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People often talk about the N+1 problem in GraphQL, which is a legit concern


But Rest suffers from the same N+1 problem


only difference is that this is between the user and the backend server


where network calls are orders of magnitude more expensive

đź’Ż 4

Where with GraphQL you have some advantage I think where you can determine kind of how it's used, while with rest you don't really no up front. For example say you have a rest for getting a list and a separate one for getting the details, you kind of need to know up front what the users op your api want for the summary. But they might end up calling the detail view for everything if they want something else.


My current team is about to start working on a new api, but I seem to be the only one in favour of GraphQl, but also since we're on mongo I'm not sure if it's a great idea. On the other hand we could just keep the schema very flat.


When your app is backed by mongo, rest vs GraphQL is the least of your problem. It is a Greenspun’s tenth waiting to happen.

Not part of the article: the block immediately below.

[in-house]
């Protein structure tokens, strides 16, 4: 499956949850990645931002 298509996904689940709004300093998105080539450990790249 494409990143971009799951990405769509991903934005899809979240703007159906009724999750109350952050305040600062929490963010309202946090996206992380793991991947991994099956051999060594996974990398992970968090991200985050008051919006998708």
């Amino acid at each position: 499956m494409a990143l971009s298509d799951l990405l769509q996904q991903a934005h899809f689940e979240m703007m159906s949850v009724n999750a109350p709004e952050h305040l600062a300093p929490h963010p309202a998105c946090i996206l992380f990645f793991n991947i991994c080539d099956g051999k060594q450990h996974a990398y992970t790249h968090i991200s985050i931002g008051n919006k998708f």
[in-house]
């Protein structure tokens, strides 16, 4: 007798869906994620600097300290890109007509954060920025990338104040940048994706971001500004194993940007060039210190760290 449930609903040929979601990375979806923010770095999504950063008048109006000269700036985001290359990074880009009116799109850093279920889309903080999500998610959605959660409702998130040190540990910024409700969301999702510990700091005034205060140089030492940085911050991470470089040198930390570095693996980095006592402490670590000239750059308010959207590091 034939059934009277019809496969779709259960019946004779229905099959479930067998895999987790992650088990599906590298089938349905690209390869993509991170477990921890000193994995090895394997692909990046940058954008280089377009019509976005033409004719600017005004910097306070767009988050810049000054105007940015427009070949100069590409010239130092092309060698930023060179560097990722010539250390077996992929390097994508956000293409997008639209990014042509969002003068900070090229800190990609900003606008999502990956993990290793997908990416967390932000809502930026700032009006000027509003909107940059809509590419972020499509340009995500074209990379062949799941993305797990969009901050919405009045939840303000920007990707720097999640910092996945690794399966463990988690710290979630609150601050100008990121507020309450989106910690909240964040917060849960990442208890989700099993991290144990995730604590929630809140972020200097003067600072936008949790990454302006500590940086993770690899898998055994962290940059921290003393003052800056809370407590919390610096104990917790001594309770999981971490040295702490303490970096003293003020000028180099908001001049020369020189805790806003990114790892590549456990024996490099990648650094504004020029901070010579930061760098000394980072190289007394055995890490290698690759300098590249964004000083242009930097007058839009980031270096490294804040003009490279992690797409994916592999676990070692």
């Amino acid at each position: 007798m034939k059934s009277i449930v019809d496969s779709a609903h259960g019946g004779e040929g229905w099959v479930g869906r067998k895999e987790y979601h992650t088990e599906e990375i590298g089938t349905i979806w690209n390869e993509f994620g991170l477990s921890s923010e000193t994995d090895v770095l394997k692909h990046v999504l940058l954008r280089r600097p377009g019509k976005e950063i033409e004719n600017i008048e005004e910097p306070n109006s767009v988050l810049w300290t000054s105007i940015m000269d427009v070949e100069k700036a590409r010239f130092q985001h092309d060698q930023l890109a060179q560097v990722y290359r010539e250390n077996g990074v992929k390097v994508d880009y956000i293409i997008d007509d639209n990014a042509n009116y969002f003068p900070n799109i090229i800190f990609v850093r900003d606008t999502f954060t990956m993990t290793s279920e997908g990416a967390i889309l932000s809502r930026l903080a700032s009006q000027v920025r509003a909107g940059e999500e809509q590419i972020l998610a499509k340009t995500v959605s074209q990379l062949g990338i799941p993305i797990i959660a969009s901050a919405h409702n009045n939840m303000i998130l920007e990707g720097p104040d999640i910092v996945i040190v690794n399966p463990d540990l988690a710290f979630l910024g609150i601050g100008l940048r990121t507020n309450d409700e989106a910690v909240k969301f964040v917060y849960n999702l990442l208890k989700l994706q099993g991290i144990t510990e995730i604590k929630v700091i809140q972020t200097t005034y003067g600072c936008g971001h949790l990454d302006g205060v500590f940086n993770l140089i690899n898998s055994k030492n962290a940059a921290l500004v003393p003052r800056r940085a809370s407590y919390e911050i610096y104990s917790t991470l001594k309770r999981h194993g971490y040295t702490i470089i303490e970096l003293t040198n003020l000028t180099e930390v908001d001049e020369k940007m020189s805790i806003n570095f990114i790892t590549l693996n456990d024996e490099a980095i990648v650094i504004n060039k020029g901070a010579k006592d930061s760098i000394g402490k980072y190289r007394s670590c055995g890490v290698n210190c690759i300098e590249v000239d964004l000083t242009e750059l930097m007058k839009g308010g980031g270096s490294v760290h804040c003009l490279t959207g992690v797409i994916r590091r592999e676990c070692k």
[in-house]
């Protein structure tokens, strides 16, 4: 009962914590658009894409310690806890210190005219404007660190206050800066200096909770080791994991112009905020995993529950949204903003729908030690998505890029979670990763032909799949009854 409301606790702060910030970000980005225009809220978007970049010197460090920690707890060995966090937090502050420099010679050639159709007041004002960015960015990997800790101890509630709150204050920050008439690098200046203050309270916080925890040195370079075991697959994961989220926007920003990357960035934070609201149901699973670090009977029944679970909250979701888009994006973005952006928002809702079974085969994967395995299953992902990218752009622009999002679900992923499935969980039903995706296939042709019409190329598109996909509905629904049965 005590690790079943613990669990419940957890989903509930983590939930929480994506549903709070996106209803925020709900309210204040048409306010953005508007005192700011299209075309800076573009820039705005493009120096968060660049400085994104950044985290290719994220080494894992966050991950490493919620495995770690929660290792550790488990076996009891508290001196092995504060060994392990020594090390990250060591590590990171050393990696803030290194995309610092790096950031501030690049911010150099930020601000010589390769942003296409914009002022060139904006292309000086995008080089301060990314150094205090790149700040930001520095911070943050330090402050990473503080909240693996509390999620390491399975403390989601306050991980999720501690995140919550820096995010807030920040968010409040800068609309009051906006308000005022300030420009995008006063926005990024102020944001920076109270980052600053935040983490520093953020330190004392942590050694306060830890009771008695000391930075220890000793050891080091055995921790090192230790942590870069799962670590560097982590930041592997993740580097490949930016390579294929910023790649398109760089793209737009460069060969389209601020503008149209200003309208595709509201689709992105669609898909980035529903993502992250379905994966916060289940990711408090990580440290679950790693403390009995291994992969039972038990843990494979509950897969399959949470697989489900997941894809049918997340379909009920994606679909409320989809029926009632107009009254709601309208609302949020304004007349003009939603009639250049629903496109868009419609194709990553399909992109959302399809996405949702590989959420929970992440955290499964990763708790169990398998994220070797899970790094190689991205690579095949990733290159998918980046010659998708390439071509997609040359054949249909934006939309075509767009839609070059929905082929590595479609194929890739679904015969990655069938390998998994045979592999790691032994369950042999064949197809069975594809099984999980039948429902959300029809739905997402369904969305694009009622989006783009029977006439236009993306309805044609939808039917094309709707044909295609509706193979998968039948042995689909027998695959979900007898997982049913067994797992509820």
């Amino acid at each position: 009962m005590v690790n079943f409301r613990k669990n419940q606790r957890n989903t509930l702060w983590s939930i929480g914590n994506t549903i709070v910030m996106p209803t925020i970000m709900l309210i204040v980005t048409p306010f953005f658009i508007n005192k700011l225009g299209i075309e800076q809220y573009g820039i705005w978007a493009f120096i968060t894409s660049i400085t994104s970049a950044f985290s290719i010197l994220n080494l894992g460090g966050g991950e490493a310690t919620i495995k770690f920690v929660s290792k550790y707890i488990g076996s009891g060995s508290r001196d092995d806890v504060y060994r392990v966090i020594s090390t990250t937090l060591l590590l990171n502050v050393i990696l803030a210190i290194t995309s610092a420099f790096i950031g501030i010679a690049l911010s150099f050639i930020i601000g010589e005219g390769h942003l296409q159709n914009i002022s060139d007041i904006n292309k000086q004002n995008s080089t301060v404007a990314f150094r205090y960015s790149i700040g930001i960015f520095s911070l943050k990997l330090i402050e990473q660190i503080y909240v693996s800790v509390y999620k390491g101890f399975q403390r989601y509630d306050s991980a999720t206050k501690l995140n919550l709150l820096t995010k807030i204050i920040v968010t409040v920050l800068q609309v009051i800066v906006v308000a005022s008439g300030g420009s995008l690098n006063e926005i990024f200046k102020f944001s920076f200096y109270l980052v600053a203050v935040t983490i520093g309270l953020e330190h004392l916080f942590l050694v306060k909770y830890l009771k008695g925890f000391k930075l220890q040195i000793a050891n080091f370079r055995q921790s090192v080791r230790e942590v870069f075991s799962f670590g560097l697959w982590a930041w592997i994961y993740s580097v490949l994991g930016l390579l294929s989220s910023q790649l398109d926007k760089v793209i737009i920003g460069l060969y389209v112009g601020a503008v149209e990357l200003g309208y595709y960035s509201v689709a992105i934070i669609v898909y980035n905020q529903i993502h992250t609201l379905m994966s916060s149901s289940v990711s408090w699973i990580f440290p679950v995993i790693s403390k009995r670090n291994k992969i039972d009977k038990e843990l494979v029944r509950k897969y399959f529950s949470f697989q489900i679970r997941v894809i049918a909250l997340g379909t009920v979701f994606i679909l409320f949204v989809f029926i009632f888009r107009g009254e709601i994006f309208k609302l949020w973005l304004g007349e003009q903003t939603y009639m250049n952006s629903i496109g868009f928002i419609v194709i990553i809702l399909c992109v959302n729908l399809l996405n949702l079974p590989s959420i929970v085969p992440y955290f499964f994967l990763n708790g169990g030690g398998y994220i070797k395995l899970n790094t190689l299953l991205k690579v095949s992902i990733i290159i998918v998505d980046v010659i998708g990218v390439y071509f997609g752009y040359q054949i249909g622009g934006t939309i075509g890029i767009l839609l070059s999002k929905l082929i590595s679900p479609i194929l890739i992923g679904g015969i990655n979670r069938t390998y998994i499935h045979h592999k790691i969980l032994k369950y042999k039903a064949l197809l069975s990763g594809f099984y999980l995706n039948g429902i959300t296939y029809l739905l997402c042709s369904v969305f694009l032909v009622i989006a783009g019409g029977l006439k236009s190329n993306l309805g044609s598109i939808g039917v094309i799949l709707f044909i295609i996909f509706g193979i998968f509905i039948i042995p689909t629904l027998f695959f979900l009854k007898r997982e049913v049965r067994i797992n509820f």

If I may offer some advice as someone working on a mongo-backed backend:


Make sure you have schemas/specs in place, its the only way to know way to know what’s being put in your db.


Make sure you enforce the foreign key constraints. Both when adding and deleting. Also, make sure you do cascading deletes.


Bottom line is that data inconsistencies is just eating for a chance to happen when you use Mongo.


Just to finish this off. When working in a language where all your entities tend to be maps, it’s nice to have some definitions of the shape of the data somewhere.


If you use GraphQL for that, take care to make your schema flexible


That is, avoid making fields non-nullable unless you have some kind of system guarantee that they will always be filled.


(And make sure people who write the downstream check for nulls.)


(It’s way too easy to assume that chunks of data will always be there just because they’re there most of the time)


The current problem is more that we have multiple definitions for the some things then none.. Also we're moving some things to Postgres already, and might do more. But we've had a lot of problems related to data consistency indeed.


I'm more worried when they are going to do some 'joins' but we could prevent that from the schema and/or make the data in such a way it's not needed.


There is a #graphql channel btw ;)


Are you saying we’re #off-topic ;) ?


Hehe, just that this is a useful to have in a dedicated channel :) I monitor both of course because FOMO on all the good discussions that happen in this Slack. I learn something new every day!